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Shalini Singh
Shalini Singh


Thumbs down for Chakkar Chalaaye Ghanchakkar

eeshan Zeeshan Ayyub, Shruti Seth & Lubna Salim

Chakkar Chalaaye Ghanchakkar, the fifth and final play in the second edition of the Aadyam theatre festival is, surprisingly, a damp squib

Chakkar Chalaaye Ghanchakkar, directed and designed by Salim Arif, is based on Shakespeare's play Comedy of Errors which has long been adapted on screen in several countries including India, when Gulzar wrote Do Dooni Chaar and Angoor in the 1960s and 1980s respectively.

An adaption for the theatre by the veteran lyricist, Chakkar Chalaaye Ghanchakkar is about two pairs of twins who get separated in childhood during a sea voyage and grow up separately. One SET of twins is named Ashok (Zeeshan Ayyub), while both children from the other set are called Bahadur (Swanand Kirkire). Why? Well, their father believed that since they look the same, they should be called the same too.

While one of the Ashoks, married to Sudha (Lubna Arif), lives with his wife and sister-in-law Tanu (Shruti Seth) in the same city with one of the Bahadurs, who is married to Prema (Sharmila Shinde), the other Ashok, a bachelor, ends up in another city with his servant, Bahadur. The separated twins finally meet when the bachelor Ashok visits the married Ashok for work, wanting to invest in property. A case of mistaken identity ensues across the city, including among the spouses and local jeweller, which finally ends on a light note.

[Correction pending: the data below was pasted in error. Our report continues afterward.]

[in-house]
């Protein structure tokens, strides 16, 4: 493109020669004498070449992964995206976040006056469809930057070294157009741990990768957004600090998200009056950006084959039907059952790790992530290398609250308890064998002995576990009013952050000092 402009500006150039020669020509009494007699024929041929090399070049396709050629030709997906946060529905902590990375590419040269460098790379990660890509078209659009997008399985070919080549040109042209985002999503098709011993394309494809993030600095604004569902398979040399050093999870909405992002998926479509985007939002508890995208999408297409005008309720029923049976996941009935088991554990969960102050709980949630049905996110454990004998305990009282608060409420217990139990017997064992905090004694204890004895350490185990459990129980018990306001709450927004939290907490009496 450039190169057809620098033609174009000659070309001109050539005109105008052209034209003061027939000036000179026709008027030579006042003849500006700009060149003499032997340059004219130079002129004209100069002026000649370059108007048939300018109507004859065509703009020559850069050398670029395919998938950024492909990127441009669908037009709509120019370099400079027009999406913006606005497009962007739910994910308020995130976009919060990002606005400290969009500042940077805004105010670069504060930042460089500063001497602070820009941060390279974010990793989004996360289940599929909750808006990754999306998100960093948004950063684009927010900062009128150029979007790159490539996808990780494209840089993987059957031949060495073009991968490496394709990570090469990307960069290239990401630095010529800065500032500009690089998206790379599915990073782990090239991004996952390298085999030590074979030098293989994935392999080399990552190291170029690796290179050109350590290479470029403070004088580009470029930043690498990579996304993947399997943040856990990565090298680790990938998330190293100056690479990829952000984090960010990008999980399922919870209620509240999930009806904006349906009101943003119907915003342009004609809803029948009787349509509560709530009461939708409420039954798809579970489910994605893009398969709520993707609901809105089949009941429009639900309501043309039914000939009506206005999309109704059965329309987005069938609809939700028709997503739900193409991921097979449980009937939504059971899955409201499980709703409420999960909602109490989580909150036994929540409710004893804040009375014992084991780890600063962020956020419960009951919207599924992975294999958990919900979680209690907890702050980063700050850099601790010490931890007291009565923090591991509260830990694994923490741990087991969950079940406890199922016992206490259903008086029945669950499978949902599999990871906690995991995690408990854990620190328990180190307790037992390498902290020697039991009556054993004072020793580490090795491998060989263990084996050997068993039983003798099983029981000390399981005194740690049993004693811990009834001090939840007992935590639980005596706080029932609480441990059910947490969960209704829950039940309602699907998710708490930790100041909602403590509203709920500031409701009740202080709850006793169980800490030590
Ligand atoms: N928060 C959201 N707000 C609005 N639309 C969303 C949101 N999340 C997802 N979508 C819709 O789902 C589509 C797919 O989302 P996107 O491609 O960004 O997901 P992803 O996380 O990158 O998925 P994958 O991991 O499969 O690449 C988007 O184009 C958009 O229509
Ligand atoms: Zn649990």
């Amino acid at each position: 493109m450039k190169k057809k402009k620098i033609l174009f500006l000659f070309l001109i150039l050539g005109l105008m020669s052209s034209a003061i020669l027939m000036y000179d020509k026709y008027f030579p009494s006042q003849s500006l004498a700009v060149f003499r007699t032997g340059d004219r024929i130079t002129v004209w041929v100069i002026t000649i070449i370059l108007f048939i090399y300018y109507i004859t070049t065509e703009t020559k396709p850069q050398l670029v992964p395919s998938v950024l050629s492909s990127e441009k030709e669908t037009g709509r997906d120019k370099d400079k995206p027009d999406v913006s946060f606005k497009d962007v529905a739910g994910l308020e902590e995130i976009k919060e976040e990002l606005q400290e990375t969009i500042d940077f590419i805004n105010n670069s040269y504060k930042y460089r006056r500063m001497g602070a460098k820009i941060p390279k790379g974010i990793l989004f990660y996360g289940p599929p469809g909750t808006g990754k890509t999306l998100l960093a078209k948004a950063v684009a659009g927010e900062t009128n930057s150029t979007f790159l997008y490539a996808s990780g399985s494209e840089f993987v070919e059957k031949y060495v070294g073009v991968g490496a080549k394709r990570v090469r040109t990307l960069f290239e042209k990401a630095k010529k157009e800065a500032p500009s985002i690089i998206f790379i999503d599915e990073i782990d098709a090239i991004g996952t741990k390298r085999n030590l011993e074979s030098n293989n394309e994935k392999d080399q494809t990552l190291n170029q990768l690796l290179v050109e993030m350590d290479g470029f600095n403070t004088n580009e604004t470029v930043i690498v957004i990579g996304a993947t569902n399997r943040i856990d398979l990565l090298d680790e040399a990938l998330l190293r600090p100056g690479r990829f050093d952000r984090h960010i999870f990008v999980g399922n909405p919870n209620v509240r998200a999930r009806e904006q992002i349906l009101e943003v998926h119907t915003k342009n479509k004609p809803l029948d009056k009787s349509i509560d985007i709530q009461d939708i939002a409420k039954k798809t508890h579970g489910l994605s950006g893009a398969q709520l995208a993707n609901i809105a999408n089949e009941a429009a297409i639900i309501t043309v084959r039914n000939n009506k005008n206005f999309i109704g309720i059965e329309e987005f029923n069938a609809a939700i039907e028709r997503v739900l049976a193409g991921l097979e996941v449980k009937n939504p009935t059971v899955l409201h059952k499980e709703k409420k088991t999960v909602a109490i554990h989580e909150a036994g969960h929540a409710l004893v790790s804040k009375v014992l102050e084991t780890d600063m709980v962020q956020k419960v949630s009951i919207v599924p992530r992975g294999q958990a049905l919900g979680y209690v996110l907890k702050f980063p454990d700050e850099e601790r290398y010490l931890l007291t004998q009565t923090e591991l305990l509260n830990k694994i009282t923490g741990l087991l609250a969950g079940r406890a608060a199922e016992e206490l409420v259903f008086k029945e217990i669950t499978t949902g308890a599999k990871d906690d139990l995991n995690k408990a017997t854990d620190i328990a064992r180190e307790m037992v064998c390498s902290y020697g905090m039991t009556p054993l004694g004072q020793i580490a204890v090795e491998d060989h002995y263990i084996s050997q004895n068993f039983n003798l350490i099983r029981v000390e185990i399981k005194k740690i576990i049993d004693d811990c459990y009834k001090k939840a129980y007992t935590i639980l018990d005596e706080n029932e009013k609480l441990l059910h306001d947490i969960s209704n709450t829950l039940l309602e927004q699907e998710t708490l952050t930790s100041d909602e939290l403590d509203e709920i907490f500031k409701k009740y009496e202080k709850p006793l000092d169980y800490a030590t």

gulzarjhi Chakkar Chalaaye Ghanchakkar'S entire cast with Gulzar

Contrary to its title, the play offers no engaging twists and turns. Trending on the same path as the old masala story of mistaken identity and long-lost twins from the Indian cinema of the earlier decades, the script doesn't offer anything new or differently woven insights. The play stretches into almost two hours with lack-lustre performances of a low-energy cast. The only saving grace is the set design and the performance by actor Mithilesh Chaturvedi as Mansoor Miyan, the jeweller's sidekick, delivering his dialogues in lyrical Urdu.

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Topics : #theatre | #review

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